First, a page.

Are you able to share what’s coming next?

I can’t share anything officially, I am looking to do a self-release. It’ll be a retake on a classic, but I can’t say anything more than that. I also have tracks with big labels and they’re sorting out schedules for, so I can’t say anything, but I am excited.

When it comes to samples, how do you find them, and do you find samples first and then make music, or vice versa?

With the song, I call it ‘Silly Llama’, it’s not called that, it’s called ‘Beast Boy’, but the vocals sound like she’s saying silly llama. It’s an Indian chant vocal, with that track for example, I was on Splice, going through ethnic vocals because I wanted to find something. I found that, I thought this is perfect, different and fresh, it’ll be great, so I built the track around that.

In general I use Splice, it’s a sample platform, you get your own user interface where you can download samples, you can keep them in key order. If I’m writing a track in a specific key, say F minor, I’ll type in techno in my search bar, set it to F minor as the key and find things. If I see anything that inspires me, I’ll bring it in, I’ll start to chop it up, transpose it and play around with it. From there, that’s where the creativity takes place, it’s not usually based around the sample, it’s more finding samples, playing around with them and manipulating them.

Obviously, I’ve got my melodies, that’s completely different, that’s all done by me anyway. Some of the pads might be samples.

How do you go about planning live sets in relation to studio mixes?

Live sets aren’t planned, for me, if I’m playing in front of a crowd, it depends completely on the crowd, the energy of the room, the size of the crowd, the slot time. I have so many playlists on my USBs, I go between and choose what I think suits for that event. I might have a general idea of what I might want to play but usually it changes when I get there and discover what’s going on at the event.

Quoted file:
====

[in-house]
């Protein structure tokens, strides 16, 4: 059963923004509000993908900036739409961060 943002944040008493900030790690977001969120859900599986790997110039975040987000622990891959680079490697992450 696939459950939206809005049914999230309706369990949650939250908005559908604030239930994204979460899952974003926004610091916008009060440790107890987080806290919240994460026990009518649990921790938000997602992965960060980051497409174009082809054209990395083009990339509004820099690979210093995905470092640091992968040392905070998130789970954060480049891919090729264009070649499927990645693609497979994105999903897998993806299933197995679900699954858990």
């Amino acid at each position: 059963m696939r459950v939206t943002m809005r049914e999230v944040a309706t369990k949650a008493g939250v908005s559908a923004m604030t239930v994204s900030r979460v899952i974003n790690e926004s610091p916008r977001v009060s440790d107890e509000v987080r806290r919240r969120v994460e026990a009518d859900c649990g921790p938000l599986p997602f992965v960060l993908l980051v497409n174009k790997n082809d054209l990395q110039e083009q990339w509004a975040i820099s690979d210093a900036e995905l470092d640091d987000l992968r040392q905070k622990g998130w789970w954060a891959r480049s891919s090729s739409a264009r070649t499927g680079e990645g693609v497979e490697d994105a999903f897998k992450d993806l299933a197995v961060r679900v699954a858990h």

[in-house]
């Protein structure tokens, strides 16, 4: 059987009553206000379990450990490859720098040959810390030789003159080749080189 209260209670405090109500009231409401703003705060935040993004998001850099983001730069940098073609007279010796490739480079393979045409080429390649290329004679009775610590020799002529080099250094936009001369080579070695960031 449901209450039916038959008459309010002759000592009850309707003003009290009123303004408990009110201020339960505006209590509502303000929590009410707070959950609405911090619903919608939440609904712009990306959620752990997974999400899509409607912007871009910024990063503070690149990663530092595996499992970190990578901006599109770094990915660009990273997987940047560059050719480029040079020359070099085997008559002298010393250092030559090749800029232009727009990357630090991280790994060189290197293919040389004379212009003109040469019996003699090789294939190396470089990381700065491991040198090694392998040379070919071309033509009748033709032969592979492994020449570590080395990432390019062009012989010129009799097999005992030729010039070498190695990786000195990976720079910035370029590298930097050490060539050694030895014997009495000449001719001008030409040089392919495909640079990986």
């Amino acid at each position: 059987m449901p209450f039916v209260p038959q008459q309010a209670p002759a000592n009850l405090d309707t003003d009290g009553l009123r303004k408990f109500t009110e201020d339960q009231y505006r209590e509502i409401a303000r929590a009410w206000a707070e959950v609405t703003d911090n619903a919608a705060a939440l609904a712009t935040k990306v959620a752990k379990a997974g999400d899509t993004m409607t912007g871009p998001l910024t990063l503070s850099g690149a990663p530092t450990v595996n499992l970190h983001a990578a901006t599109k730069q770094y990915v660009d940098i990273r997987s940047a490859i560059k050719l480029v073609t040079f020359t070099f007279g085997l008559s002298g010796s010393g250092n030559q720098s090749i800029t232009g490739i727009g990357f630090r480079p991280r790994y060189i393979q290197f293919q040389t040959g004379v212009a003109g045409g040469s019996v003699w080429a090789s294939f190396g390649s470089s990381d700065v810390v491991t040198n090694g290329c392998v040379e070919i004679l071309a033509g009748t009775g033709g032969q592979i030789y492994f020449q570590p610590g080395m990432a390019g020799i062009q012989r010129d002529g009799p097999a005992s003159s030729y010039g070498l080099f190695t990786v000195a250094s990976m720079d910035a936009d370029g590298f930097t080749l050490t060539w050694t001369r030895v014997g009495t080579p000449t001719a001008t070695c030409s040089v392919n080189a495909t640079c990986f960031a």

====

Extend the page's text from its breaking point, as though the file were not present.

With studio performances and recorded mixes, it’s methodical and I’ll usually have an idea of what I want to portray in the mix. Say the Terminal V mix, that was two hours, for me that was about showing the scope of my musical range. With the Filth on Acid release, that was hard techno, well for me, it’s hard house.

We grew up in Scotland, we know what hard house is, but maybe other places aren’t so fussed about it. Hard techno is quite broad, so it was listed as hard techno. But yeah, it’s about showing I have a range of styles, melodic, acid, harader, slower and communicating that to people. I wanted to show the different genres I enjoy and also taking people on a journey. Showing them a bit of trance, melodic, happy, but also dark, the best thing you can do is take people on a journey, regardless of whether it’s in the house, recorded, a club or a festival.

You played Rave The Planet, in Berlin (formerly known as Love Parade), an event with more than 300,000 attendees. How do you get your head around that?

You don’t! I played the year prior to that, and before that, and all I can say is I wanted to do it again. I had done it but I had so much adrenaline running through my veins and the truck I was on was so busy. It was packed, you could barely move and people were pressing the decks, it was so intense. It went like that, and it was done, and I thought, I want to do it again. You look out there and see the sea of people, and I don’t think something like that can happen in Scotland.

This year, I was opening the Parade, an absolute honour to do, when I first started, there weren’t so many people there, they were all queued down the line. As you start to go down, you see all the people behind you, it’s amazing, it genuinely makes you feel emotional. After you finish, you’re overwhelmed by it, to play in front of that many people, and have that many people listen to your music. What’s really nice about the parade is, its people of all ages, older people, people with their kids, it’s varied, and people there who love music and who want to have a nice time in the sun. It’s a beautiful experience.